Distinct types of short open reading frames are translated in plant cells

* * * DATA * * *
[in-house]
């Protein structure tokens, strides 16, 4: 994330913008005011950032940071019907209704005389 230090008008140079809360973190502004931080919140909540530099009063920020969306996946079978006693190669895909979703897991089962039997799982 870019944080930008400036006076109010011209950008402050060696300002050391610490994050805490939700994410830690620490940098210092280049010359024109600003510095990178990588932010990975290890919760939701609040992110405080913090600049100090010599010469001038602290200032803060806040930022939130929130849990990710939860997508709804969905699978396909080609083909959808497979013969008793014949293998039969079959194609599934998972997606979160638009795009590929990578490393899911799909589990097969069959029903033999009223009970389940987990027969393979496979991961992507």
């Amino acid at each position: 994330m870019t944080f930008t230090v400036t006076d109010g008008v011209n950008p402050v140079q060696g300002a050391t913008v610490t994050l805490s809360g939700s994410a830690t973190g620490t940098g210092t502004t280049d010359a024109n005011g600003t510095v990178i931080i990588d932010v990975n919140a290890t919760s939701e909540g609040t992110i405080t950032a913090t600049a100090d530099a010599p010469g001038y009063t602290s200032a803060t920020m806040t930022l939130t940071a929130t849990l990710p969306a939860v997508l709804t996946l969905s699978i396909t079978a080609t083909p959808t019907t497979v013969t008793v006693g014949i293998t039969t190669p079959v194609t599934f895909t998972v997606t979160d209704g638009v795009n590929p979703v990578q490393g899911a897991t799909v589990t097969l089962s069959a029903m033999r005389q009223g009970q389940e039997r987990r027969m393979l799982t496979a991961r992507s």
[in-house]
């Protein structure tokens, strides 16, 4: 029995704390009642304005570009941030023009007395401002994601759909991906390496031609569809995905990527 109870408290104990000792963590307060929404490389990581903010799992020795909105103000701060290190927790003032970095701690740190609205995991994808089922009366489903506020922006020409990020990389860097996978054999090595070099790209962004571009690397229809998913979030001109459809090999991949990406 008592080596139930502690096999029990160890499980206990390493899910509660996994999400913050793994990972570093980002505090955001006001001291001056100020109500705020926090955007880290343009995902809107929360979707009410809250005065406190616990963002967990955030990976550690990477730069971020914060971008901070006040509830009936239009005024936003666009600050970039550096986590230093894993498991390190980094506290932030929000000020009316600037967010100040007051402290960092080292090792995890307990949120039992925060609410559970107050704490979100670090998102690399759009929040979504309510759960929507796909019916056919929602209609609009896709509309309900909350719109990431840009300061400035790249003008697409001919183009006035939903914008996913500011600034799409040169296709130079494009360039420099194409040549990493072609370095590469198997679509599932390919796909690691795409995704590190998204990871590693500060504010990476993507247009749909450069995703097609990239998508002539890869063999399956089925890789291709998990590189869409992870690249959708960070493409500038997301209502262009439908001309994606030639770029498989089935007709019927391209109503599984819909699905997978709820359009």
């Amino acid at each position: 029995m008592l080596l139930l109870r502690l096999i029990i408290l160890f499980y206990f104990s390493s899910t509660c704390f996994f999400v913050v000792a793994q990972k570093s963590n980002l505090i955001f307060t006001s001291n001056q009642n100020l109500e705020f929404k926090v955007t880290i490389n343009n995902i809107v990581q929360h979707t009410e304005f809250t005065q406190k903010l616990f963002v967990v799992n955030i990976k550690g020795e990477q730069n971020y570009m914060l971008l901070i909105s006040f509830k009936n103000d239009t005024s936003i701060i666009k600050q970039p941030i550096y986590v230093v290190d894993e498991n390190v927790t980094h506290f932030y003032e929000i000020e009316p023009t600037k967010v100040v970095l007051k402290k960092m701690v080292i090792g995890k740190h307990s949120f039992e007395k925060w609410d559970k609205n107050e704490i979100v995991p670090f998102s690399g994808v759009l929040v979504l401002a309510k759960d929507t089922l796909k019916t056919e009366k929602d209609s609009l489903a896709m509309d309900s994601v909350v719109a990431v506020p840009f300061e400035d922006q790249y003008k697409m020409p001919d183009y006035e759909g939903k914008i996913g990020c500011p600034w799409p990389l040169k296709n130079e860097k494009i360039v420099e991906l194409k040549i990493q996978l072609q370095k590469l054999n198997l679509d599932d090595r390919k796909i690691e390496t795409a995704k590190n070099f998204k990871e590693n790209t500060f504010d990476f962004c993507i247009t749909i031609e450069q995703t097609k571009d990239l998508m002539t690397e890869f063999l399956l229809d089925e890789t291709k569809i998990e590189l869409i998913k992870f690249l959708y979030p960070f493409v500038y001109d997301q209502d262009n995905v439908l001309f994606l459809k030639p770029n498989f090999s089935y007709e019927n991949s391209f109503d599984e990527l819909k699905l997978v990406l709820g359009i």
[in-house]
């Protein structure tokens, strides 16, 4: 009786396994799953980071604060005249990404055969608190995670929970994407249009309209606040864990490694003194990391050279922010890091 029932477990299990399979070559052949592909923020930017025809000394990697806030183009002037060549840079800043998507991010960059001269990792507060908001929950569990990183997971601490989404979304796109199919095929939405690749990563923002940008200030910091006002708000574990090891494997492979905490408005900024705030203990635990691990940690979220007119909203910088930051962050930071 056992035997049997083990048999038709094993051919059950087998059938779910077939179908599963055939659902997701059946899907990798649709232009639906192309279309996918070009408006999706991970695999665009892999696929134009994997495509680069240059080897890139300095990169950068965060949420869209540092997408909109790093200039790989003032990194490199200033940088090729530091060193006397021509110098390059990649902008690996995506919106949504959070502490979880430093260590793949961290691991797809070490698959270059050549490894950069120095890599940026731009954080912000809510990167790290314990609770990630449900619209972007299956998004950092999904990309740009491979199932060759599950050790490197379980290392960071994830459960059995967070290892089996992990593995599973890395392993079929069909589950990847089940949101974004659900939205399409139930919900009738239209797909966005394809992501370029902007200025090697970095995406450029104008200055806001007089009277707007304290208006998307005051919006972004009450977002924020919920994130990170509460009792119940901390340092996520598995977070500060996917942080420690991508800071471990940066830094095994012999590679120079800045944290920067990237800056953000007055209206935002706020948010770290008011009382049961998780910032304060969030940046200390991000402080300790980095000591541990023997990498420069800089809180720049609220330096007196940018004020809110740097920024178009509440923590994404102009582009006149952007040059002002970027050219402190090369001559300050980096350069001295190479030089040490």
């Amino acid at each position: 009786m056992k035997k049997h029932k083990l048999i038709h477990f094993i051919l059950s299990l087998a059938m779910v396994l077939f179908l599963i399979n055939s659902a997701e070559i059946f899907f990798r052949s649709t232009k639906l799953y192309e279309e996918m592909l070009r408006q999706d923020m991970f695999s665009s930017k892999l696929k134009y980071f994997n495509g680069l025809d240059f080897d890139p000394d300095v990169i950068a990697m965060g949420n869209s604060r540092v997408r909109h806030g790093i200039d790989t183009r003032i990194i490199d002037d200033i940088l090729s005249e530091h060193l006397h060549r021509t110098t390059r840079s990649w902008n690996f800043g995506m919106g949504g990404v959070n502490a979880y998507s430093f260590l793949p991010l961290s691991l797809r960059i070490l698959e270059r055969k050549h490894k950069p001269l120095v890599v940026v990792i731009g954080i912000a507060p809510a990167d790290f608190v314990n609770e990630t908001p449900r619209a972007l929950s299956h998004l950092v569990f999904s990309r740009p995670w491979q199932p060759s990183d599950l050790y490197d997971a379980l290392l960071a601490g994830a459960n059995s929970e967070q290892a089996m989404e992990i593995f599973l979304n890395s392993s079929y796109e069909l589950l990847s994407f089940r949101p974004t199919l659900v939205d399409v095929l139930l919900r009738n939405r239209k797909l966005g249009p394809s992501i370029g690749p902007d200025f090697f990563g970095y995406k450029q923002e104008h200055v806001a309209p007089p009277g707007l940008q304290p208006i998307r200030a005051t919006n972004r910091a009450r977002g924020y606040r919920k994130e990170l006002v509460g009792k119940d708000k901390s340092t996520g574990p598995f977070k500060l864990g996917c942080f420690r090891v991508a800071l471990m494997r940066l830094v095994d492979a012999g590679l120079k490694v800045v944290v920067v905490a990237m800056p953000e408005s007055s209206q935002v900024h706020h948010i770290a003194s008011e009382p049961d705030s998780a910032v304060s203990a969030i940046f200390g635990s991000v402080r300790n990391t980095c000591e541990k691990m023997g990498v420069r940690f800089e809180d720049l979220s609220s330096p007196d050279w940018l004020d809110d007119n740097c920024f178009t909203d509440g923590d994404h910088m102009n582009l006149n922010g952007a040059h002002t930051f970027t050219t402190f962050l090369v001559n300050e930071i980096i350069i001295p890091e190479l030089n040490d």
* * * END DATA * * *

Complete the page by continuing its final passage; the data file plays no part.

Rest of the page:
Genomes contain millions of short (less than 100 codons) open reading frames (sORFs), which are usually dismissed during gene annotation. Nevertheless, peptides encoded by such sORFs can play important biological roles, and their impact on cellular processes has long been underestimated. Here, we analyzed approximately 70,000 transcribed sORFs in the model plant Physcomitrella patens (moss). Several distinct classes of sORFs that differ in terms of their position on transcripts and the level of evolutionary conservation are present in the moss genome. Over 5000 sORFs were conserved in at least one of ten plant species examined. Mass spectrometry analysis of proteomic and peptidomic datasets suggested that tens sORFs located on distinct parts of mRNAs and long noncoding RNAs (lncRNAs) are translated, including conserved sORFs. Translational analysis of the sORFs and main ORFs at a single locus suggested the existence of genes that code for multiple proteins and peptides with tissue-specific expression. Functional analysis of four lncRNA-encoded peptides showed that sORFs-encoded peptides are involved in regulation of growth and differentiation in moss. Knocking out lncRNA-encoded peptides resulted in a decrease of moss growth. By contrast, the overexpression of these peptides resulted in a diverse range of phenotypic effects. Our results thus open new avenues for discovering novel, biologically active peptides in the plant kingdom.